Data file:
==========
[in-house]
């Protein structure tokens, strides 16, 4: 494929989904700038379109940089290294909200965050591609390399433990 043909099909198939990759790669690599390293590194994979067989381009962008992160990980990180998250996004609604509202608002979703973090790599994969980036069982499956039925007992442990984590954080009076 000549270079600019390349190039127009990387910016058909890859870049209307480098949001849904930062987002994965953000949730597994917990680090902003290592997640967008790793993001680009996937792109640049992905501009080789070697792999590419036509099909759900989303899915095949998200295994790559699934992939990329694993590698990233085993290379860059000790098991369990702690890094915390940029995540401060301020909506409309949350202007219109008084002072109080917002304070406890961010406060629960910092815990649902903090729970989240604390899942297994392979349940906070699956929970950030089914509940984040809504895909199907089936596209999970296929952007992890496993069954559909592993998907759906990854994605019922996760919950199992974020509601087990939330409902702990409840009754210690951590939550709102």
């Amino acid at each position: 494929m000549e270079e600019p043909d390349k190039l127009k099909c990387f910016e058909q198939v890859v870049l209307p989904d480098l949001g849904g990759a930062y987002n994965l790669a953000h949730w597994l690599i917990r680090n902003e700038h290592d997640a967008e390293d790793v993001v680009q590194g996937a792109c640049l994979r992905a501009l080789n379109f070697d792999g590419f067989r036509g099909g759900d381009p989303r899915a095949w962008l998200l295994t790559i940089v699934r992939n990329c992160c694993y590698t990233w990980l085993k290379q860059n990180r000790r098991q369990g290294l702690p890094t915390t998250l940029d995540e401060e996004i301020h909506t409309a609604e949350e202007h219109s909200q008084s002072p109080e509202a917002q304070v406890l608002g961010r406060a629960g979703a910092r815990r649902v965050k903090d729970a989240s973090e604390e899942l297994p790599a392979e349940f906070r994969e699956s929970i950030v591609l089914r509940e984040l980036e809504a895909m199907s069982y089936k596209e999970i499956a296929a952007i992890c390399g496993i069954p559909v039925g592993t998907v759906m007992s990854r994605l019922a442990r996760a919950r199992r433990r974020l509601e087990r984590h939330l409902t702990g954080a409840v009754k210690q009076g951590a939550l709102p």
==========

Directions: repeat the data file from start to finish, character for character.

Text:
[in-house]
């Protein structure tokens, strides 16, 4: 494929989904700038379109940089290294909200965050591609390399433990 043909099909198939990759790669690599390293590194994979067989381009962008992160990980990180998250996004609604509202608002979703973090790599994969980036069982499956039925007992442990984590954080009076 000549270079600019390349190039127009990387910016058909890859870049209307480098949001849904930062987002994965953000949730597994917990680090902003290592997640967008790793993001680009996937792109640049992905501009080789070697792999590419036509099909759900989303899915095949998200295994790559699934992939990329694993590698990233085993290379860059000790098991369990702690890094915390940029995540401060301020909506409309949350202007219109008084002072109080917002304070406890961010406060629960910092815990649902903090729970989240604390899942297994392979349940906070699956929970950030089914509940984040809504895909199907089936596209999970296929952007992890496993069954559909592993998907759906990854994605019922996760919950199992974020509601087990939330409902702990409840009754210690951590939550709102």
């Amino acid at each position: 494929m000549e270079e600019p043909d390349k190039l127009k099909c990387f910016e058909q198939v890859v870049l209307p989904d480098l949001g849904g990759a930062y987002n994965l790669a953000h949730w597994l690599i917990r680090n902003e700038h290592d997640a967008e390293d790793v993001v680009q590194g996937a792109c640049l994979r992905a501009l080789n379109f070697d792999g590419f067989r036509g099909g759900d381009p989303r899915a095949w962008l998200l295994t790559i940089v699934r992939n990329c992160c694993y590698t990233w990980l085993k290379q860059n990180r000790r098991q369990g290294l702690p890094t915390t998250l940029d995540e401060e996004i301020h909506t409309a609604e949350e202007h219109s909200q008084s002072p109080e509202a917002q304070v406890l608002g961010r406060a629960g979703a910092r815990r649902v965050k903090d729970a989240s973090e604390e899942l297994p790599a392979e349940f906070r994969e699956s929970i950030v591609l089914r509940e984040l980036e809504a895909m199907s069982y089936k596209e999970i499956a296929a952007i992890c390399g496993i069954p559909v039925g592993t998907v759906m007992s990854r994605l019922a442990r996760a919950r199992r433990r974020l509601e087990r984590h939330l409902t702990g954080a409840v009754k210690q009076g951590a939550l709102p």